[docs] [issue36675] Doctest directives and comments missing from code samples
report at bugs.python.org
Thu May 16 13:38:34 EDT 2019
Steven D'Aprano <steve+python at pearwood.info> added the comment:
> Doctest directives in code examples should be suppressed everywhere
> *except* in the doctest.html examples showing how to use directives.
> The patch only exposes them for doctest.html and not for ctypes or
> anywhere else.
Thanks for the patch, and the extra information, but I disagree with the
decision to suppress the directives.
The reason I found this problem in the first case was that I started
with the ctypes documentation, where it says:
"Since some code samples behave differently under Linux, Windows, or Mac
OS X, they contain doctest directives in comments."
and I was very keen to see those directives so I could learn the right
way to deal with platform-dependent doctests. I was very confused that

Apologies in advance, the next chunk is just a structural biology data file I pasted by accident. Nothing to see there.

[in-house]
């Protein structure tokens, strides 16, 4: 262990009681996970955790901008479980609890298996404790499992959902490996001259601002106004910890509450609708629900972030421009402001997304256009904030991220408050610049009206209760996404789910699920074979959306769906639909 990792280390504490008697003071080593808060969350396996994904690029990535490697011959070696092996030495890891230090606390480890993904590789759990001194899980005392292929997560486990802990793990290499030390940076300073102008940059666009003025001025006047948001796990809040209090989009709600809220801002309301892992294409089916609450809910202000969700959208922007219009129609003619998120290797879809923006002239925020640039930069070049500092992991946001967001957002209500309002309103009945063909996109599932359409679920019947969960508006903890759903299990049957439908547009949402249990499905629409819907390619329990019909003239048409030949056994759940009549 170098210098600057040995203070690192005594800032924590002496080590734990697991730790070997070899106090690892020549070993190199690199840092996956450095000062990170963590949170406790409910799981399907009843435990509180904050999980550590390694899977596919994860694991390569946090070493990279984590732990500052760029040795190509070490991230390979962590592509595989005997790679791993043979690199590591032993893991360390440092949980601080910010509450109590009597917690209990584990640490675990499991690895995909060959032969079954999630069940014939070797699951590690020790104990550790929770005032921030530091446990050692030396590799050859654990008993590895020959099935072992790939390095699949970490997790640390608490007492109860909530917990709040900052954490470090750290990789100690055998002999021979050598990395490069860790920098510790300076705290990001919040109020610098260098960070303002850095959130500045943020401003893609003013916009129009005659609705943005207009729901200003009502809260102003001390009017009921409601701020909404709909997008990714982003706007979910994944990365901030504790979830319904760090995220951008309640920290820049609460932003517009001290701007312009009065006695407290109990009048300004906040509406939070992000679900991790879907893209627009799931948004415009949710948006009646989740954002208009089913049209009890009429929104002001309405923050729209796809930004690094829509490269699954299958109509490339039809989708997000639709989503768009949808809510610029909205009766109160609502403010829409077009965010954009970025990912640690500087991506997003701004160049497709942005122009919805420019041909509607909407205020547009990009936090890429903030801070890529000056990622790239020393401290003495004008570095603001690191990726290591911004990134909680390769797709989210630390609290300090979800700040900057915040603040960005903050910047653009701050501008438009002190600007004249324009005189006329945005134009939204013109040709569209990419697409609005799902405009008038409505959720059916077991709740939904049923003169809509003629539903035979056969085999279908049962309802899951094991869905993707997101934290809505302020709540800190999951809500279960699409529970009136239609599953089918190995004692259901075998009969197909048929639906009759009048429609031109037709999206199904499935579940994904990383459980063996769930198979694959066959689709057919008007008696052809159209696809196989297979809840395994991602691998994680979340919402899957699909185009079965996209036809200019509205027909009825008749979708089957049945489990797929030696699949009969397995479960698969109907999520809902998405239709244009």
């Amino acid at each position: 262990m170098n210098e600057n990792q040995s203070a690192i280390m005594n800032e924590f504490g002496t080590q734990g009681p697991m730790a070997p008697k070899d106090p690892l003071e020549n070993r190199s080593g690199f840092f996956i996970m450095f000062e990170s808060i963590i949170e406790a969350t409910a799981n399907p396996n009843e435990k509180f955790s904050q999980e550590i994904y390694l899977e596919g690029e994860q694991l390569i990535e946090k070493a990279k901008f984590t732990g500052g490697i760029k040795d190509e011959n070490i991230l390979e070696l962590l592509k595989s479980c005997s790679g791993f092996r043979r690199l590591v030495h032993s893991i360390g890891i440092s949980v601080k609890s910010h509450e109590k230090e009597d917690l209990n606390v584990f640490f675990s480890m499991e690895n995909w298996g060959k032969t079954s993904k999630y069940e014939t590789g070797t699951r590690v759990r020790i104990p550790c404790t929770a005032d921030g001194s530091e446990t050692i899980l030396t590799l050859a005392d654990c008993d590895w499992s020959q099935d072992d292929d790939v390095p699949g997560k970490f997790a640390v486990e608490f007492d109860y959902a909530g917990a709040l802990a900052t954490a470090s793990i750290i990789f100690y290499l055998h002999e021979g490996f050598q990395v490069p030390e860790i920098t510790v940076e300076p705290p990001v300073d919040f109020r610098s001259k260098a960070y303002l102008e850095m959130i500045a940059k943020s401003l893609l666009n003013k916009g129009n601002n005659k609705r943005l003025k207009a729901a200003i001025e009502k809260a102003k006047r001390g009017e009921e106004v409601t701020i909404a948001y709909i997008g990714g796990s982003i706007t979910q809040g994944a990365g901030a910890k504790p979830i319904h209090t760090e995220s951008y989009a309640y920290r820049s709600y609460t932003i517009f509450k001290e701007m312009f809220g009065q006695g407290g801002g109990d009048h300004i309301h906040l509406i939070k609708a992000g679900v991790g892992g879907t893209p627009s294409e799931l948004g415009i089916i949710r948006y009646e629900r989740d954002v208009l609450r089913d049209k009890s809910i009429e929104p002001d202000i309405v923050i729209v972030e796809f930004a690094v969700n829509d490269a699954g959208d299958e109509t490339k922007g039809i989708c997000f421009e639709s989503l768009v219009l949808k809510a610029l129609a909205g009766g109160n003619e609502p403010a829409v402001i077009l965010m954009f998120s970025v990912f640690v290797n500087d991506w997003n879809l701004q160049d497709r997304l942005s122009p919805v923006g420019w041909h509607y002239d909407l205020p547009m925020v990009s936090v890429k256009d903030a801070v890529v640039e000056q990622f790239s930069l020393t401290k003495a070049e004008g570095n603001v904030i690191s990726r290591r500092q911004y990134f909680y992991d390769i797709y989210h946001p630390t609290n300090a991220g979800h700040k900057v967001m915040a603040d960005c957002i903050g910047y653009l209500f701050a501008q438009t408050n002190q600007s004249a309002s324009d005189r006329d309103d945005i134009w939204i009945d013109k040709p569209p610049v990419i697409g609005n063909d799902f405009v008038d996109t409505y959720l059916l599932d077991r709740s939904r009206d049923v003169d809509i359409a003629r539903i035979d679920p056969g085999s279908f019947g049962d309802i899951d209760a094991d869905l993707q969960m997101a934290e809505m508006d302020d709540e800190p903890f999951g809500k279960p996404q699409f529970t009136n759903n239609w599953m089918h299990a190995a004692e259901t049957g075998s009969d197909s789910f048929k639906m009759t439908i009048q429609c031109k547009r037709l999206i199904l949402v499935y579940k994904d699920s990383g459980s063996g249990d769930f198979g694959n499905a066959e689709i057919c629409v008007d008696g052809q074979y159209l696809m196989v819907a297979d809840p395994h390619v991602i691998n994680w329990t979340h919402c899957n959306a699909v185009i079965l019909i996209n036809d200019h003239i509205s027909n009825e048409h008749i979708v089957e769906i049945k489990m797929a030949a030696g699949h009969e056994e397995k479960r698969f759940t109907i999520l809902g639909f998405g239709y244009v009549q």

they weren't visible.
I think that doctest directives are as much a part of documenting
correct usage as any other part of the example code, and they are
(semi-)human readable and (almost) self-documenting.
Consider this example from ctypes:
>>> c_wchar_p("Hello, World")
In the absence of a directive, but knowing that it may have been
surpressed, I don't know how to interpret that. Is the output some
arbitrarily chosen value that doctest ought to skip? Or is that the
actual output that c_wchar_p("Hello, World") will return every single
time without fail?
If I was a ctypes expert, it might be blindingly obvious to me, but I'm
not, so I'm left in the dark. I don't know whether I should expect that
precise output each and every time, or something platform and
If the directive #doctest:+SKIP was visible, I would know that it was an
arbitrarily chosen example.
My preference would be:
- keep the doctest directives visible, everywhere;
- make them a clickable link to the appropriate section
in the doctest documentation;
- and, if possible, on mouse-over, they should display a
tooltip with a message like
"The output of this example is arbitrary."
Or similar wording.
> They really should not be in the dir example code that I linked to.
On the contrary: I think that the presence of the +SKIP directive helps
demonstrate that the output shown is a made-up example, not normative.
(Of course it helps that I know doctest, but even if I didn't, the
tooltip message would help.)
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